Usually when we hear about a ministry leader “falling from grace,” we assume the worst. But if sin is sin, why do we view pride as just a little lower on the scale of bad to worse?

The Missing Link in the Christian Life

The Christian life has been defined by many things—moral standards, justice, love, etc. But there’s more to discipleship than all of this.

How Should Christians Engage Politics?

Politics are complicated, controversial, divisive—we could go on. But Kurt Willems says Jesus’ approach was far more simpler, and far more surprising.

On Unanswered Questions

It’s safer to have a tidy set of answers, but in today’s column, Anne Jackson ponders the beauty of leaving our questions a bit more open-ended.

The Biblical Basis for Fun

There are serious calls in the Bible toward discipleship. Take up your cross and follow Me. Deny you father, mother, brother and sister. Lose your life to save it. But what about the fun? Faith is meant to have that, too.

Is “Loving Witness” an Oxymoron?

“How can you say you love people if you are constantly trying to convert them?” This objection crops up a lot when it comes to interfaith dialogue—and often, it’s Christians who pose the question. So, what do we do with it? Is it possible to authentically love a person and still desire to see them come to Christ, or does a commitment to evangelism automatically lead us to view other people as nothing more than projects?

When Business Gets Personal

You’ve done it before—accidentally hit the “reply all” button, missed a deadline, said the wrong thing at the wrong time right in front of your boss. How do we respond and recover from our professional mess-ups and mishaps?

The Slow and Inefficient Work of God

You’ve heard of slow food … but an experience at a friend’s church causes Anne Jackson to consider the surprising beauty of slow faith.

Hospitality Outside of Pinterest

“Hospitality” may bring to mind your favorite Pinterest table shots, the Martha Stewart magazine or your grandmother’s Sunday dinner. This kind of hospitality may not be your kind of “thing,” but Christ’s idea of hospitality is actually much simpler than a decked-out dinner table.

Advice for College Freshmen (and for Anyone, Really)

Each fall brings a few million new students to campus in the U.S., and the transition to college is one of the great hallmarks of life in our culture. Or, to put it more colloquially, it’s freakin’ crazy. Here, Adam and Christine Jeske help ease the transition—both for college and life.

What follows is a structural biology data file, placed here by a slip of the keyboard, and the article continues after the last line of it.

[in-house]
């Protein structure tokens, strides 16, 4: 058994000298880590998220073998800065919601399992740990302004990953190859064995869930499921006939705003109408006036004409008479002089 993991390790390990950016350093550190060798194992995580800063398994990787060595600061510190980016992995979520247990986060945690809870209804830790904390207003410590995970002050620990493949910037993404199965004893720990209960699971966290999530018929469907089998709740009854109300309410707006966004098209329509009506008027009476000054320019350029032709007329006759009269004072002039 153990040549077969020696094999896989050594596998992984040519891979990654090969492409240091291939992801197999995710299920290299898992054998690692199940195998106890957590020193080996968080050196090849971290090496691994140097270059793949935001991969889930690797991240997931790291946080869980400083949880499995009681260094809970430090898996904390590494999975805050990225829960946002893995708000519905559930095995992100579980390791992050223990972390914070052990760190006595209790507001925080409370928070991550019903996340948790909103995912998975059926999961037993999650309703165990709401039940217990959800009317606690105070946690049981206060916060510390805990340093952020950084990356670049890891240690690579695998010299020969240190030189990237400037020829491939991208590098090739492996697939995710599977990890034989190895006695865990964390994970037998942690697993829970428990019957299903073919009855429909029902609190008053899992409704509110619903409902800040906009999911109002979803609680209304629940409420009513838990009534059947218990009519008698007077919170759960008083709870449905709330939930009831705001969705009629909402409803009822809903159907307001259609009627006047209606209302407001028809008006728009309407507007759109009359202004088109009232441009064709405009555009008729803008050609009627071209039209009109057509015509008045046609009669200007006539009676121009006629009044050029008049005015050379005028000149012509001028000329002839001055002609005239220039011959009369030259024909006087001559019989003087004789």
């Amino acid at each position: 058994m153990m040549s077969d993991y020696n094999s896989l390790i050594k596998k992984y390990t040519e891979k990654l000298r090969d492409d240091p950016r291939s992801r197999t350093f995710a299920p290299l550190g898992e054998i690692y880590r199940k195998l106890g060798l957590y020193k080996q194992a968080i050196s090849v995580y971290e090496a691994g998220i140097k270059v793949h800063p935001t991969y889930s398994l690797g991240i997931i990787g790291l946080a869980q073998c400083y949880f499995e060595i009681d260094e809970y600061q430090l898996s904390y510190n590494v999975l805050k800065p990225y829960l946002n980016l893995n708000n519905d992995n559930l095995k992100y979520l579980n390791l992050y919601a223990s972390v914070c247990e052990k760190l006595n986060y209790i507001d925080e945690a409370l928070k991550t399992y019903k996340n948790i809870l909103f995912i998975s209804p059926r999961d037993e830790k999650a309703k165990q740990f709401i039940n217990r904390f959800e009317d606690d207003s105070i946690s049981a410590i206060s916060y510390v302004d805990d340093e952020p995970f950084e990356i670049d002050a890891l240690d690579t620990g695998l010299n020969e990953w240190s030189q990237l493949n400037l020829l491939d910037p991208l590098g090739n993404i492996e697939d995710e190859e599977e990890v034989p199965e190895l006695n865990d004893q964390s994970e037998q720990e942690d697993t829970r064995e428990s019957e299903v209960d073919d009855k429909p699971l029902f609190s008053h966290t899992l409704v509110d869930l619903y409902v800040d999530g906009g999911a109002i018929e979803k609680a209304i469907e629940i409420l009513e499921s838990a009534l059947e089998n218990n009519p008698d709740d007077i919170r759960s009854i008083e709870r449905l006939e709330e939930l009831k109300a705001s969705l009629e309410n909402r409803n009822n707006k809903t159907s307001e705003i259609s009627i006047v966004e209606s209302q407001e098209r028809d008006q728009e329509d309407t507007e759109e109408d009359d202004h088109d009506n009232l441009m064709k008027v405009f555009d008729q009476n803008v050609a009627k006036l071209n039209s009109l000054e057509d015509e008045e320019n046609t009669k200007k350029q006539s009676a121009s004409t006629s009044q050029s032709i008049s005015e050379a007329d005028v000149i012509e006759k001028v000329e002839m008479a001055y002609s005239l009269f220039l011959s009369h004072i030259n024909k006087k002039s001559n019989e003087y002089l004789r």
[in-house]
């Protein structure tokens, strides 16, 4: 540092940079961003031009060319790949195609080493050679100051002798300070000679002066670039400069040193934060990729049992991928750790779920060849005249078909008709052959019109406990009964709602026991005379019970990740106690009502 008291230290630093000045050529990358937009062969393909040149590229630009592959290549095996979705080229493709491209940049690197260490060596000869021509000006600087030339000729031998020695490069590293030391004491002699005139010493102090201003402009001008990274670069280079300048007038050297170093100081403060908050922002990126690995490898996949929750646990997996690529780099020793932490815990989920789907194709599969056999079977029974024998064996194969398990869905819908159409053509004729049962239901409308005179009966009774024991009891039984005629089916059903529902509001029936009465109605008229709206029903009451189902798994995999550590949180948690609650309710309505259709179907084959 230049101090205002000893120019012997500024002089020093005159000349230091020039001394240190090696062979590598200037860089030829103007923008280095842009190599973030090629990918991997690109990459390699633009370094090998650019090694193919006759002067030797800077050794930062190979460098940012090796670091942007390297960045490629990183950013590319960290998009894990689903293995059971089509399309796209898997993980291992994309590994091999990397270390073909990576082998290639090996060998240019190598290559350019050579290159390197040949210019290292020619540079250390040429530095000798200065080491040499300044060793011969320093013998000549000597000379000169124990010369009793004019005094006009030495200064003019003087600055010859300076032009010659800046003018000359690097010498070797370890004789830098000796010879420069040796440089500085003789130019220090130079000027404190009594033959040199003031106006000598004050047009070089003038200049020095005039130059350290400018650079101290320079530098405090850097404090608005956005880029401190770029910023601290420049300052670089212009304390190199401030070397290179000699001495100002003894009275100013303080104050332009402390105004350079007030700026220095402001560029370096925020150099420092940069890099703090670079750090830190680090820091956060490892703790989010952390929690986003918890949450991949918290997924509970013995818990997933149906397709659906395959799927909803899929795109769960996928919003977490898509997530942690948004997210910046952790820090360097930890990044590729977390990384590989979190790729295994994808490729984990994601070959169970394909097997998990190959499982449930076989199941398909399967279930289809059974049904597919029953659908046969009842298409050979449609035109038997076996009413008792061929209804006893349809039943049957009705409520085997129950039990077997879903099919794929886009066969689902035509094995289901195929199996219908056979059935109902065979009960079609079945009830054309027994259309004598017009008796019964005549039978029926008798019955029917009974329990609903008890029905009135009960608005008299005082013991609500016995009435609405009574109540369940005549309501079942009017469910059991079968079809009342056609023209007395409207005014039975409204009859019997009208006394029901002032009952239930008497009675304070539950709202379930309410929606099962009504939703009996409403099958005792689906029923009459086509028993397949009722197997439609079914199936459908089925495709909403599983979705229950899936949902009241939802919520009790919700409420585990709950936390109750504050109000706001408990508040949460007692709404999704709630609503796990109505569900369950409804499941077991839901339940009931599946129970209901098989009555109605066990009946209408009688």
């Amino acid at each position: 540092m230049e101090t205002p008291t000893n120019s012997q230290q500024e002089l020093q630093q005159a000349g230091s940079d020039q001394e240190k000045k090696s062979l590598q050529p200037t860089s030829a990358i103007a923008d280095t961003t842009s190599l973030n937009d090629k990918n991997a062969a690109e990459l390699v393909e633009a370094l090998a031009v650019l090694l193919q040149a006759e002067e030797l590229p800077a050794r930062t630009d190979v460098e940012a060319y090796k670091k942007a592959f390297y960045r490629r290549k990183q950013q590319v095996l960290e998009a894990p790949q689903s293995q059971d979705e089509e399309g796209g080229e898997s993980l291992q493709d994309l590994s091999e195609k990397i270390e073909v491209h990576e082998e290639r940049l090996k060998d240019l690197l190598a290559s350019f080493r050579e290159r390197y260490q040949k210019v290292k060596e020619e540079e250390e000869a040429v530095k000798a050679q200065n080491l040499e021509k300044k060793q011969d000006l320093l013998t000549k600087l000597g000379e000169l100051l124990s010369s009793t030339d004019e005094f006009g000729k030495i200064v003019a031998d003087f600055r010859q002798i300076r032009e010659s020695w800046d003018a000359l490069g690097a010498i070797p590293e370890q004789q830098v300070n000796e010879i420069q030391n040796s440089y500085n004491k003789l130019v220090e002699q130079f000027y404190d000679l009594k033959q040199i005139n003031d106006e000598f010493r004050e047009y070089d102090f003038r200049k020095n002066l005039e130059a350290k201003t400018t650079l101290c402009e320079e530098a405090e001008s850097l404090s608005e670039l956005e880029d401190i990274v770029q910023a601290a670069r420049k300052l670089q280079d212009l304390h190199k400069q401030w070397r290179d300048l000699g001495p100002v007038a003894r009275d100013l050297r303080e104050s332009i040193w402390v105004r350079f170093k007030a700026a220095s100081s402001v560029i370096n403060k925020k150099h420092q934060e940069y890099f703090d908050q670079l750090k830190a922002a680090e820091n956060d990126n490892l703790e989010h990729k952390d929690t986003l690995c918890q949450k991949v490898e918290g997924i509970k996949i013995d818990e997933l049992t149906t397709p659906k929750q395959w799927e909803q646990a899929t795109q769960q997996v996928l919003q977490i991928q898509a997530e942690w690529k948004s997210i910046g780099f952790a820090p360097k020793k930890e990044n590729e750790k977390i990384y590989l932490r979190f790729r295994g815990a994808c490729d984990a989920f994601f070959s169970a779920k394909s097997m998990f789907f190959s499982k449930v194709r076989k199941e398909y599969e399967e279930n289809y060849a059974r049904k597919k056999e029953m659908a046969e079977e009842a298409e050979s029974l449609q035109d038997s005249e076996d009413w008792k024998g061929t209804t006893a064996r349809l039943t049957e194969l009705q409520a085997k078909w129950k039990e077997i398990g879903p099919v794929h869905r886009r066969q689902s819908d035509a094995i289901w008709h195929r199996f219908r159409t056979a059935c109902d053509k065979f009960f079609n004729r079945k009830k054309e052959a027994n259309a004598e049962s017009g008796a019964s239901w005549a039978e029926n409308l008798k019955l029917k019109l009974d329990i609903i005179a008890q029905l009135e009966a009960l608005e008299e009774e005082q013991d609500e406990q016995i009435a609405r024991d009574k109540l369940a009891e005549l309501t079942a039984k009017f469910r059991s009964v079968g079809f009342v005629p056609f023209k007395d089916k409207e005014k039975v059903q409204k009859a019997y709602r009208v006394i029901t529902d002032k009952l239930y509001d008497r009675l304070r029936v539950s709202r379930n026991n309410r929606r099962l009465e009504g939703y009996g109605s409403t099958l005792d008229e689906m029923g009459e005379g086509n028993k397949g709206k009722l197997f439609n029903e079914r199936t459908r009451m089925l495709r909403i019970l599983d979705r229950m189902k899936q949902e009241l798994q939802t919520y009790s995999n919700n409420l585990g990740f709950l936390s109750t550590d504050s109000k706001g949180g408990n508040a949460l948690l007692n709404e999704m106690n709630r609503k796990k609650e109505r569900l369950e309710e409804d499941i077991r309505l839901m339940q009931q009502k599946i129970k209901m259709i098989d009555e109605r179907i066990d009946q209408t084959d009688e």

Loving the World in a Zero-Mile Journey

A mission trip leader realizes his trips are getting them nowhere—and decides to start loving the world from home.

When the Ugliness Gets Personal

With just over two months to go before the election, most sane people are thoroughly…

How Much Love Does It Take to Make a Difference?

The sun did not sympathize with the winter season. What should have been alive was…

The Beautiful Mess of Redemption

Sometimes we think we’ve figured out God’s plan for the messy work of our lives. Sometimes we know where the story’s headed. But then we hit a bend in the road we didn’t expect and we realize: We have no idea where God is in this mess. Our columnist Kristin Tennant invites us to grapple with the difficulty of redemption, healing, and wholeness—and what to do when we don’t know what God is doing.

How Blessed Are the Poor, Really?

The gritty reality of poverty can’t help but shake us up and ask, “Did Jesus really mean what He said when He told us, ‘Blessed are the poor?'” Adam and Chrissy Jeske explore this question from the vantage point of experience—their experience serving a small village in Nicaragua, where a local man named Rodolfo lost the one thing he had going for him.

Remembering the Sabbath

Christians like to talk about living every day like it’s Sunday. One columnist explores the implications of that idea, and talks about his own journey in work, rest and keeping the Sabbath holy.